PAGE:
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Community Blog PostgreSQL: Stock Price Prediction Using Multiple Linear Regression Analysis

PostgreSQL: Stock Price Prediction Using Multiple Linear Regression Analysis

In this article, we will explore multiple linear regression analysis and use it to describe stock price prediction in PostgreSQL.

By digoal

Background

The previous two articles introduced one-dimensional linear regression for stock price prediction, so only one independent variable was used. It is inaccurate to predict today's closing price based on yesterday’s closing price using a single element unless the results primarily depend on independent variables.

Multiple regression predicts more accurate results when the results depend on more than one variable. For example, you can use ternary regression to predict the next day's closing price based on yesterday's volume, closing price, and opening price.

In PostgreSQL, you can implement multiple linear regression using the MADlib library.

Example:

The Formula of P-variables Linear Regression:

y1=b0+b1x11+b2x12+…+bpx1p+ε1  
y2=b0+b1x21+b2x22+…+bpx2p+ε2  
………………  

1) Obtain intercept and slope.

2) Predict yn.

yn=b0+b1xn1+b2xn2+…+bpxnp+εn  

R Formula:

lm(y: 收盘价 ~ x1: 昨日收盘价 + x2: 昨日成交量, $DATA)  

1

Practical example: http://doc.madlib.net/latest/group__grp__linreg.html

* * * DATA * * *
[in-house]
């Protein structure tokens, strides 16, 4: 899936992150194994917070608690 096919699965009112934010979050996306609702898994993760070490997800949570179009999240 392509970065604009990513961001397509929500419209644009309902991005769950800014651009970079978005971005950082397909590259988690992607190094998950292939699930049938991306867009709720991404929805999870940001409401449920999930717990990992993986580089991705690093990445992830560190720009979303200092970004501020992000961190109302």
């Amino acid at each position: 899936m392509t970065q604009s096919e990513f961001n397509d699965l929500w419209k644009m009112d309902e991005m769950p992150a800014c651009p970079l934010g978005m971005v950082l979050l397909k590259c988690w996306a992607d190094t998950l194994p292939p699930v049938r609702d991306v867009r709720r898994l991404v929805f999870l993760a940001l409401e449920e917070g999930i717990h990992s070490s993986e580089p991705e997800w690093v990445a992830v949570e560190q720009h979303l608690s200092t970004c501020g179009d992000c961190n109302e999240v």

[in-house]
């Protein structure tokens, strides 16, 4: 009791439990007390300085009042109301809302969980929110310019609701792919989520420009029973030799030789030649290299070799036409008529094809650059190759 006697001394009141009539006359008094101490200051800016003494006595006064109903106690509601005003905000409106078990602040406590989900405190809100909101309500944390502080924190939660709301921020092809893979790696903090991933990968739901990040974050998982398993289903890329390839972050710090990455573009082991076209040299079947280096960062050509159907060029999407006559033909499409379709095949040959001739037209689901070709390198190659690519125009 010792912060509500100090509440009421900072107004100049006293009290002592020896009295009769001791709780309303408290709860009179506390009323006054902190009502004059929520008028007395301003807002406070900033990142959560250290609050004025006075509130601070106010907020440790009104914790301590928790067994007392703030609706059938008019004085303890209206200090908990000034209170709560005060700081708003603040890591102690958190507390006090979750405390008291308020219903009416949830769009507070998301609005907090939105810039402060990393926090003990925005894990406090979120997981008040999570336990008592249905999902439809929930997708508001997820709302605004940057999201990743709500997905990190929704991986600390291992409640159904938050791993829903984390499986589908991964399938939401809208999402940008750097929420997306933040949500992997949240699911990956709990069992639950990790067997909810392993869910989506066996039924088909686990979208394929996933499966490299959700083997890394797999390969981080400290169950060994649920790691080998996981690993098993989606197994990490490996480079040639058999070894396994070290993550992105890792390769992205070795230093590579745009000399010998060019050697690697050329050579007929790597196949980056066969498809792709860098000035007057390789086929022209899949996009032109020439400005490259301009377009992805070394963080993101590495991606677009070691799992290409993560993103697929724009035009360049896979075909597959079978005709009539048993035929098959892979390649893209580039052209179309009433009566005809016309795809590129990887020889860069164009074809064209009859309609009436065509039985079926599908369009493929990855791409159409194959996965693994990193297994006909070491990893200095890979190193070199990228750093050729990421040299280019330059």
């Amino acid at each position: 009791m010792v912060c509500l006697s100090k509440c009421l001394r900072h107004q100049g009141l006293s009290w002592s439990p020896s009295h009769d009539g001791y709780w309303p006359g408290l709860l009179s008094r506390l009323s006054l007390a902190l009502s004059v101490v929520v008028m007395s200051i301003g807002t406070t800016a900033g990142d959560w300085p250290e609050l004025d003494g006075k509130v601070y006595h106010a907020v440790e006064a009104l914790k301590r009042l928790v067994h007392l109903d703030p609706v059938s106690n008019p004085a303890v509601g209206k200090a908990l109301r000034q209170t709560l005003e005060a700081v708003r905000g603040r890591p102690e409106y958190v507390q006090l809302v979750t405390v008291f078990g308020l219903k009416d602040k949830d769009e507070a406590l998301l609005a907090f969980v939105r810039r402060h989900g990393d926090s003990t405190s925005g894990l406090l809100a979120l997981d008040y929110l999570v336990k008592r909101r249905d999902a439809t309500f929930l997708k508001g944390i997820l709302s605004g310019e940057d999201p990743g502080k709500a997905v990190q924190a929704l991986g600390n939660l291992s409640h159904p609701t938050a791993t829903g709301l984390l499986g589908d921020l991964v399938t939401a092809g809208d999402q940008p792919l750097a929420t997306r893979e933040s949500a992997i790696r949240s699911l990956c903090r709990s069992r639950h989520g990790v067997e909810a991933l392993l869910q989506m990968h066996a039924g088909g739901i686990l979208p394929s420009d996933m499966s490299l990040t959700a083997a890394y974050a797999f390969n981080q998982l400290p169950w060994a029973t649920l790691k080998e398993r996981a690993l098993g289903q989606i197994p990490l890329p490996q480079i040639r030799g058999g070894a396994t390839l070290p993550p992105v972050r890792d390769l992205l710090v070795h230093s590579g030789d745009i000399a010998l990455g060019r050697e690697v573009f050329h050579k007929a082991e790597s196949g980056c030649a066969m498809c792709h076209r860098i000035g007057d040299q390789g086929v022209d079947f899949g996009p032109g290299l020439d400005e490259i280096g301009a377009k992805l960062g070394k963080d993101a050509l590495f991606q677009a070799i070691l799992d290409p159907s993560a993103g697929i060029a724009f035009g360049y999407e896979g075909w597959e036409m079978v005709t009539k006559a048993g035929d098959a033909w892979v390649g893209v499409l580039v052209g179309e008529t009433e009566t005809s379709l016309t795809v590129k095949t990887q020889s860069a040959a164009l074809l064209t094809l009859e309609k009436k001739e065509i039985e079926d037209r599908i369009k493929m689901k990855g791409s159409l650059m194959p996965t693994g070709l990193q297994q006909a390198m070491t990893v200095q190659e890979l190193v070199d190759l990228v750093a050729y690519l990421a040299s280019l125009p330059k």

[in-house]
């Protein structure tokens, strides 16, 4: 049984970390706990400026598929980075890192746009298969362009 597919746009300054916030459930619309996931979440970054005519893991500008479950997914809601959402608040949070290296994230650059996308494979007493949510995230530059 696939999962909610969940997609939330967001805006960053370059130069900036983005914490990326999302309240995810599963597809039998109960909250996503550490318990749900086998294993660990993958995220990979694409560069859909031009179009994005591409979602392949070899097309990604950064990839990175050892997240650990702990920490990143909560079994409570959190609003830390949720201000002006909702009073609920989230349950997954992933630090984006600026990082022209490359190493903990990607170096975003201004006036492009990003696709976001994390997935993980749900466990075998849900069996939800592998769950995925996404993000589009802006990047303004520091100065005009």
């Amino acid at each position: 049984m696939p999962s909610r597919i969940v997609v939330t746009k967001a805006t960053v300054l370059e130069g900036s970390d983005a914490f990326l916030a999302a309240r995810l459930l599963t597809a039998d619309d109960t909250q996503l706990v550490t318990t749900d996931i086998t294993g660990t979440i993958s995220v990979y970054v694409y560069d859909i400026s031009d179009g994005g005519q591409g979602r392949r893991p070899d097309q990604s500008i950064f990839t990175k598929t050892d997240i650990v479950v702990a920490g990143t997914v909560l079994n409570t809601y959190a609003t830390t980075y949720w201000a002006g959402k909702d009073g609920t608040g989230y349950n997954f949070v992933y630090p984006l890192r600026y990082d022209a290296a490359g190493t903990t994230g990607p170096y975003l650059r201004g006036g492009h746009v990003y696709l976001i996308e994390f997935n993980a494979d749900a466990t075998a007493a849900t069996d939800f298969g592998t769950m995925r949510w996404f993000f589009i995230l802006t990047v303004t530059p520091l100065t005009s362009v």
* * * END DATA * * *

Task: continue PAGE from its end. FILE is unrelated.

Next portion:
Create an input data set.  
CREATE TABLE houses (id INT, tax INT, bedroom INT, bath FLOAT, price INT,  
            size INT, lot INT);  
COPY houses FROM STDIN WITH DELIMITER '|';  
  1 |  590 |       2 |    1 |  50000 |  770 | 22100  
  2 | 1050 |       3 |    2 |  85000 | 1410 | 12000  
  3 |   20 |       3 |    1 |  22500 | 1060 |  3500  
  4 |  870 |       2 |    2 |  90000 | 1300 | 17500  
  5 | 1320 |       3 |    2 | 133000 | 1500 | 30000  
  6 | 1350 |       2 |    1 |  90500 |  820 | 25700  
  7 | 2790 |       3 |  2.5 | 260000 | 2130 | 25000  
  8 |  680 |       2 |    1 | 142500 | 1170 | 22000  
  9 | 1840 |       3 |    2 | 160000 | 1500 | 19000  
 10 | 3680 |       4 |    2 | 240000 | 2790 | 20000  
 11 | 1660 |       3 |    1 |  87000 | 1030 | 17500  
 12 | 1620 |       3 |    2 | 118600 | 1250 | 20000  
 13 | 3100 |       3 |    2 | 140000 | 1760 | 38000  
 14 | 2070 |       2 |    3 | 148000 | 1550 | 14000  
 15 |  650 |       3 |  1.5 |  65000 | 1450 | 12000  
\.  

Prediction model:

linregr_train( source_table,  
               out_table,  
               dependent_varname,  
               independent_varname,  
               grouping_cols,  -- 可选  
               heteroskedasticity_option  -- 可选  
             )  
  
Train a regression model. First, a single regression for all the data.  

The “houses” contain historical data, including independent variables and dependent variables. Price is a dependent variable, and tax, bath, and size are independent variables. This is so-called ternary linear regression.

The “houses_linregr” stores the linear regression statistics, including correlation, R2, standard deviation, P value, etc.

SELECT madlib.linregr_train( 'houses',  
                             'houses_linregr',  
                             'price',  
                             'ARRAY[1, tax, bath, size]'  
                           );  

It is feasible to add grouping fields when group predictions based on source data are required.

Generate three output models, one for each value of "bedroom".  
  
SELECT madlib.linregr_train( 'houses',